The European Central Bank and Germany's Bundesbank are examining the legality of the ECB's new bond-buying program, a German newspaper said on Tuesday, pointing to another possible barrier to moves to end the eurozone debt crisis.
German tabloid Bild, which did not give details of its sources, said ECB and Bundesbank in-house lawyers were checking what scale and duration the program could reach before breaching EU treaties.
The newspaper said this meant there was a possibility that the issue could soon be referred to the European Court of Justice and added that the ECB and Bundesbank wanted to legally "arm" themselves for this scenario.
The report alarmed financial markets, which lauded the bond-buying announcement this month as the sort of bold action needed to end the crisis.
The euro fell in response.
Bild said the background to this was controversy over the issue of whether the ECB bond-buying program violates the ban in EU treaties of direct financing of state deficits.
The Bundesbank and the ECB would not comment on the story. ECB President Mario Draghi said earlier this month, when he announced the program, that he was certain it abided by the rules.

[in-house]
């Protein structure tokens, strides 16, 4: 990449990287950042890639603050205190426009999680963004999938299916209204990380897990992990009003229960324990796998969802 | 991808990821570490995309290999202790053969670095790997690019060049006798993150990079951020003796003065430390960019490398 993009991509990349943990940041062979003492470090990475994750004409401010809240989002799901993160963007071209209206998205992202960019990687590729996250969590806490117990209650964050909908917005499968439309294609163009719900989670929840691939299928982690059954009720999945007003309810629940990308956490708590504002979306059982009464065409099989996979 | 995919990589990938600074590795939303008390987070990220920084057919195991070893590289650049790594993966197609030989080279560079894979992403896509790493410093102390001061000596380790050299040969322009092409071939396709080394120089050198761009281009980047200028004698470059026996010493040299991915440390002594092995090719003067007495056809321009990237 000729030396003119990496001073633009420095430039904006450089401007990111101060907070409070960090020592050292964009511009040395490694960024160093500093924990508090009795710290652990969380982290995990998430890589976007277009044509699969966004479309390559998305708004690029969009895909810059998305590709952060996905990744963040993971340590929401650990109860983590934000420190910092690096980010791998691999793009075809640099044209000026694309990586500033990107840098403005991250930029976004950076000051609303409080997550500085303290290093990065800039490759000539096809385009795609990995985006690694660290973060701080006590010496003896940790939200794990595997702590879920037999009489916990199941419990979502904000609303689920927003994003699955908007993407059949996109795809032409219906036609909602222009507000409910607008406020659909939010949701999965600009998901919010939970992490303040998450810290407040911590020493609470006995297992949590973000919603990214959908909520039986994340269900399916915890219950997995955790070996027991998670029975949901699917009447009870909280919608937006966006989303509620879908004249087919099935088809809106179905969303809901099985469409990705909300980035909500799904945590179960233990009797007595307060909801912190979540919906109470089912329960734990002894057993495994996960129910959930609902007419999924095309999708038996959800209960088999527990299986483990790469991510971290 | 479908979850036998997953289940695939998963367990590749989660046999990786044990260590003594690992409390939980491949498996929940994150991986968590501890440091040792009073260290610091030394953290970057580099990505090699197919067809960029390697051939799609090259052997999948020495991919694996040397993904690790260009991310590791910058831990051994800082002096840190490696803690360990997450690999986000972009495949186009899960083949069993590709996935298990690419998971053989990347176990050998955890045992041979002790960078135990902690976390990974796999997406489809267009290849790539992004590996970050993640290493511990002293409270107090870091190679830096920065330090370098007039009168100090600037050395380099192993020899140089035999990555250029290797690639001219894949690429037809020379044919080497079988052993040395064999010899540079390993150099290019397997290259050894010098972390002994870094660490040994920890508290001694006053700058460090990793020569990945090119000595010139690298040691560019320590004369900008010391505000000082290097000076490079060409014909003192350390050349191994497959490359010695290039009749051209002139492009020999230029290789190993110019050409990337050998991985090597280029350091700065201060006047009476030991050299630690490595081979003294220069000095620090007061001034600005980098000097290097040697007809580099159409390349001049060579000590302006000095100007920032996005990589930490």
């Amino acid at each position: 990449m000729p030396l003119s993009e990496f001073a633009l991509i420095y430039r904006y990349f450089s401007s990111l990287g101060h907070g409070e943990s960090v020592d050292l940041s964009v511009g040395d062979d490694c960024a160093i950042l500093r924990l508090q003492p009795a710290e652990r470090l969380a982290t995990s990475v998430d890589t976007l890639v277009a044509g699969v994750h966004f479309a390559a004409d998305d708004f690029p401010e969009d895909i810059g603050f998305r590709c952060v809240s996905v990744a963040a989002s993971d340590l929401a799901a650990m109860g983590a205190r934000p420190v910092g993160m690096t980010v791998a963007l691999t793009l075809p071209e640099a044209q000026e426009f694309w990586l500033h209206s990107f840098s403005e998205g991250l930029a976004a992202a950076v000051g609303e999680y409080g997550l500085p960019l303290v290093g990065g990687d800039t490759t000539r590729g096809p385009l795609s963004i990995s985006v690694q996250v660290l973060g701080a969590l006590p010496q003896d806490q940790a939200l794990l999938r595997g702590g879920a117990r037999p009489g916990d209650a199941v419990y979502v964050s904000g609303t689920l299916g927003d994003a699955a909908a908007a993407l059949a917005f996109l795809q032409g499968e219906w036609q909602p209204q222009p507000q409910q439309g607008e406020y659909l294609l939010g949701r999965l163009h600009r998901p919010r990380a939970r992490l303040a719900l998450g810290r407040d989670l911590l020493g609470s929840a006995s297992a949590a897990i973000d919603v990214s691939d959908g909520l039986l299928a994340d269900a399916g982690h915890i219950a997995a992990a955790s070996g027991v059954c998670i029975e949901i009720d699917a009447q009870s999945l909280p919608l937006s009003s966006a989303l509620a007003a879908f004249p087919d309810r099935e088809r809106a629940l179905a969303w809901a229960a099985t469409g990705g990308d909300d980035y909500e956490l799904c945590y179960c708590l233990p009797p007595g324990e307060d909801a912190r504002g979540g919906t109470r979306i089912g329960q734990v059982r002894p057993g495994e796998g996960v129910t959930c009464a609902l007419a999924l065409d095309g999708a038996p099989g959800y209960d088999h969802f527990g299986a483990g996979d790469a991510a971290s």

"We are sure that we are acting within our mandate, that we are not violating Article 123," he told a news conference after the bank's monthly decision on interest rates. Article 123 prohibits the ECB financing governments.
The ECB said then it stood ready to buy unlimited amounts of bonds issued by eurozone member states, provided they put in a formal request for aid and fulfilled strict domestic policy conditions.
Jens Weidmann, head of the Bundesbank, was the sole dissenting voice in the ECB's decision.
The plan is designed to lower the borrowing costs of eurozone states such as Spain and Italy by buying their bonds, but it has stirred anxiety in Germany where some fear the ECB is venturing beyond its mandate and potentially exposing taxpayers to billions of euros in risky debt.
The ECB spent more than 200 billion euros in its first bond-buying program, the Securities Markets Program. The now dormant SMP was started in May 2010 under the previous ECB head, Jean-Claude Trichet.
Then, the 17-country bloc's central bank said that it was allowed to buy bonds in the secondary market to ensure the working of the "transmission mechanism" by which its decisions on official rates have an impact on borrowing rates across the eurozone and the economy as a whole.
© 2015 Thomson/Reuters. All rights reserved.